Published: Sun, December 03, 2017
Medicine | By Brett Sutton

Pentagon withdraws plan to ban use of cluster bombs

Pentagon withdraws plan to ban use of cluster bombs

The Pentagon is putting off indefinitely a planned 2019 ban on using certain cluster bombs, which release explosive sub-munitions, or bomblets, that can kill indiscriminately and pose hazards to civilians.

Still, it was unclear at what point in the future the Pentagon might be required to stop using its existing stockpiles, since there would also need to be not just higher-tech weaponry, but sufficient quantities of new cluster munitions for USA stocks.

Under a policy set nine years ago by the George Bush administration, the U.S.by January 1, 2019 was to end its use of cluster bombs except those that met a standard of failing to detonate 1 percent of the time or less.

"This is a profoundly retrograde step that puts the US way out of line with the worldwide consensus-cluster munitions are banned by more than 100 countries due to their inherently indiscriminate nature and the risks they pose to civilians", said Patrick Wilcken, researcher on arms control and human rights at Amnesty global. It does not specify what sufficient quantities are, and defines "safer" as meeting the 1 percent standard from the previous policy, by developing a self-destruct mechanism in the bomb, or removing the bomb's ability to explode by exhaustion of its power source. 'We condemn this decision to reverse the long-held USA commitment not to use cluster munitions that fail more than 1 percent of the time, resulting in deadly unexploded sub-munitions'.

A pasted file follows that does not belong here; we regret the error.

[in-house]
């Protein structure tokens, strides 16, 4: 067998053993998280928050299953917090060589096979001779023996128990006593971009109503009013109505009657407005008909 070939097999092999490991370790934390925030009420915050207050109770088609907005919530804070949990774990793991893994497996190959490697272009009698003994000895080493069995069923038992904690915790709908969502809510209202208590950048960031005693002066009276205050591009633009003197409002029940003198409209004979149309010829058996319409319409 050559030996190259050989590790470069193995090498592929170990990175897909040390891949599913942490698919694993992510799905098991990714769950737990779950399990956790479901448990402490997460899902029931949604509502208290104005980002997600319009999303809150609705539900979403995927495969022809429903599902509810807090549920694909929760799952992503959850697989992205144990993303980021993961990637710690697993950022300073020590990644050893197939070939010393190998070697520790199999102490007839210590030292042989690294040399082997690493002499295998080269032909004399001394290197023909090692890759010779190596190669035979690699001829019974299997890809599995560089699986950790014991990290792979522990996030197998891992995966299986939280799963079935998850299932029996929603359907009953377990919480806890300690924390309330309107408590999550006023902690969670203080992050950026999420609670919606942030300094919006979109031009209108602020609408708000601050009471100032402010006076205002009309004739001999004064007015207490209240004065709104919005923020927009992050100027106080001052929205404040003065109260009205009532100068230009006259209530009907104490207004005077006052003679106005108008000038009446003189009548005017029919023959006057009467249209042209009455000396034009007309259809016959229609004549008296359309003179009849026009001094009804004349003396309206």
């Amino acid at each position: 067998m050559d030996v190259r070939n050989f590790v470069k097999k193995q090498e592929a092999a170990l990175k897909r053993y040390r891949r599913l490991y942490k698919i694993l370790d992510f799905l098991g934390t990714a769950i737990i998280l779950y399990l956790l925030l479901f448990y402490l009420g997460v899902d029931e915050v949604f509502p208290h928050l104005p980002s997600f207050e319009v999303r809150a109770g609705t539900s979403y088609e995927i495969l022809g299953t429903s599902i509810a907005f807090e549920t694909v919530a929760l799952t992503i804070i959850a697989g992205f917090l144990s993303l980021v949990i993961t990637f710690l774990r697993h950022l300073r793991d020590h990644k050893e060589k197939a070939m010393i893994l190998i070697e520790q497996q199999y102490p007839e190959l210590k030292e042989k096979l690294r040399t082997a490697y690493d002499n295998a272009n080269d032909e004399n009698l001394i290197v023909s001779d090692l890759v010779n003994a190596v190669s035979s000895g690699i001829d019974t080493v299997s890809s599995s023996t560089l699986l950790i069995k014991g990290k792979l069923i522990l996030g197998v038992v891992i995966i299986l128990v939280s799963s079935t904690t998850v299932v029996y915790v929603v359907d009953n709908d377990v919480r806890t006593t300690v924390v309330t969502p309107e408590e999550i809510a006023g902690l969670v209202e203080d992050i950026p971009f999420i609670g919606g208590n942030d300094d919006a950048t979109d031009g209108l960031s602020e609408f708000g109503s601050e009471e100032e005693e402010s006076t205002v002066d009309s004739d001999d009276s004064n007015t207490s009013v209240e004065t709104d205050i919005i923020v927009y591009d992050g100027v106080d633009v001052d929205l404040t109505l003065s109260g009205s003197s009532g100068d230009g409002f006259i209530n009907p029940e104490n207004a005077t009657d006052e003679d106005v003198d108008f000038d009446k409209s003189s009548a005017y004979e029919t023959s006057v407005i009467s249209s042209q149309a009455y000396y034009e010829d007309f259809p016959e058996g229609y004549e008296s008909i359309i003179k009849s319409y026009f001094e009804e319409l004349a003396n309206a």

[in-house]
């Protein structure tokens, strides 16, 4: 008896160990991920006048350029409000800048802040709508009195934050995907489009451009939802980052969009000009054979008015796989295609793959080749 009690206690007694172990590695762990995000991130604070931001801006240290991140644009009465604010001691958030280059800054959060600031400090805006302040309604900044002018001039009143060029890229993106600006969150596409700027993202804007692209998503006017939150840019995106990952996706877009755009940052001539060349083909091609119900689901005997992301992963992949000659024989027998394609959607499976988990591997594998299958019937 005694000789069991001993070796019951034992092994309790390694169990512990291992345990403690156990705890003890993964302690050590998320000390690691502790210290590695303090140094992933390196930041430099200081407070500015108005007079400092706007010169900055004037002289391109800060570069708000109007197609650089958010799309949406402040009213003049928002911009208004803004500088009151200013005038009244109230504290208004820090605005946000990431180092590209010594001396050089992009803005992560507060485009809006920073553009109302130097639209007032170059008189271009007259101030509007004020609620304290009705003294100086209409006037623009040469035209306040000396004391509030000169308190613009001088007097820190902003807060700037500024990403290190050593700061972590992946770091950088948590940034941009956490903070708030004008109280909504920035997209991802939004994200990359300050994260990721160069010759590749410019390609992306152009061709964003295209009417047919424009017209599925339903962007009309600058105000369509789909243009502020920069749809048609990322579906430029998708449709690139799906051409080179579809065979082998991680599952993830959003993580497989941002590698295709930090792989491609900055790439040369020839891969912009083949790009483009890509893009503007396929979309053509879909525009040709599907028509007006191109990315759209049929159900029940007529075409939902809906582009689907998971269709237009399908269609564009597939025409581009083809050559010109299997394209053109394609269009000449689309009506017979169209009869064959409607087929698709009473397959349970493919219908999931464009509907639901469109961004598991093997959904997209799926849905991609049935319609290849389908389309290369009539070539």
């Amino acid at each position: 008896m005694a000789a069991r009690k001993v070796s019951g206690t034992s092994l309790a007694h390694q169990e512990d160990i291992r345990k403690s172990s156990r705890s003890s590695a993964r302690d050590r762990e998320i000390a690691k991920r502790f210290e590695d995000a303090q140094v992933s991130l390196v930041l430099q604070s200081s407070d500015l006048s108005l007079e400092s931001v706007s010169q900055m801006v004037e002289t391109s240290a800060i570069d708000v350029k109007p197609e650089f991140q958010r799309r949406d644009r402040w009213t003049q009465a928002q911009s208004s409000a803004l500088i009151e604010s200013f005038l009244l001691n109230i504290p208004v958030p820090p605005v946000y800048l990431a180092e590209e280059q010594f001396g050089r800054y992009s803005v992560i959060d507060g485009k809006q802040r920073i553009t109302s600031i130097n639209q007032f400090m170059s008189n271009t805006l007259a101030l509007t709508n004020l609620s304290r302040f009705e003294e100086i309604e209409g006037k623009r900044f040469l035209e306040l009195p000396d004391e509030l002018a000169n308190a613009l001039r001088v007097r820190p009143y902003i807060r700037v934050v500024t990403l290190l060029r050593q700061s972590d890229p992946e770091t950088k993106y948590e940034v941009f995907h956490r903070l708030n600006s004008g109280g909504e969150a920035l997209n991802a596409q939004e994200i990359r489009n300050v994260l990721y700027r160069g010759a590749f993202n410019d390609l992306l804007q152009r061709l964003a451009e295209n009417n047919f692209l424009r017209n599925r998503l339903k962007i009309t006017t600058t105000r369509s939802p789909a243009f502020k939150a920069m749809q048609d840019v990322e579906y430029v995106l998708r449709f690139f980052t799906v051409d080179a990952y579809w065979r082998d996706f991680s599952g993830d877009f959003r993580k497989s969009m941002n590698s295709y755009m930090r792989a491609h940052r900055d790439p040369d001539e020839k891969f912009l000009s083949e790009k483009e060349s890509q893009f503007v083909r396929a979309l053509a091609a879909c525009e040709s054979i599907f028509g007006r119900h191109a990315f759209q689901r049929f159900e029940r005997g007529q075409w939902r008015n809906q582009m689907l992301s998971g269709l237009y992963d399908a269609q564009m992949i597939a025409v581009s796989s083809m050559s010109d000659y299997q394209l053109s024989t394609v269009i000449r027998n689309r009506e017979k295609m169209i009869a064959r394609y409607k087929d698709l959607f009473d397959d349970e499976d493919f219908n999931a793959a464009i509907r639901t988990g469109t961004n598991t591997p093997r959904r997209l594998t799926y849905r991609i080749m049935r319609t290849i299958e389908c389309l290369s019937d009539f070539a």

The Defense Department memo also calls on the Pentagon to purchase only the newer, safer version of the bombs and bans exports of the older versions.

The Saudi government hasdenied using cluster bombs in populated areas.

Sen Dianne Feinstein, a California Democrat, called it a shame that the United States 'will continue to be a global outlier, ' and she urged President Donald Trump to reverse course.

"The US says it can't produce "safe" cluster munitions, so it has made a decision to keep using 'unsafe" ones, ' she said. Amnesty International documented a 2010 U.S. attack on Yemen which apparently used cluster bombs and killed 41 civilians including 21 children.

However critics say they kill indiscriminately and pose hazards to civilians. The George W. Bush administration declared in 2008 that after

'Cluster munitions are indiscriminate, and as such, they frequently kill civilians and damage infrastructure long after conflicts end, ' Feinstein said.

Such weaponry must meet a series of criteria, including having a way to render submunitions inoperable within 15 minutes of being armed.

But despite efforts, the U.S. military has been unable to produce bombs (file) with failure rates of 1 per cent or less.

Top photo | A Houthi rebel man holds a US-made cluster bomb fragment after a Saudi-led airstrike in Yemen's capital, Monday, April 20, 2015.

The memo, which was expected to be signed by Deputy Defense Secretary Patrick Shanahan on Thursday, called cluster munitions "legitimate weapons with clear military utility".

In the memo, Shannahan calls cluster munitions "legitimate weapons with clear military utility" and argues that "we can not risk mission failure or accept the potential of increased military and civilian casualties by forfeiting the best available capabilities".

Crossen told The Hill that there is no cluster munition now on the market that meets that standard, despite the postponement on the ban.


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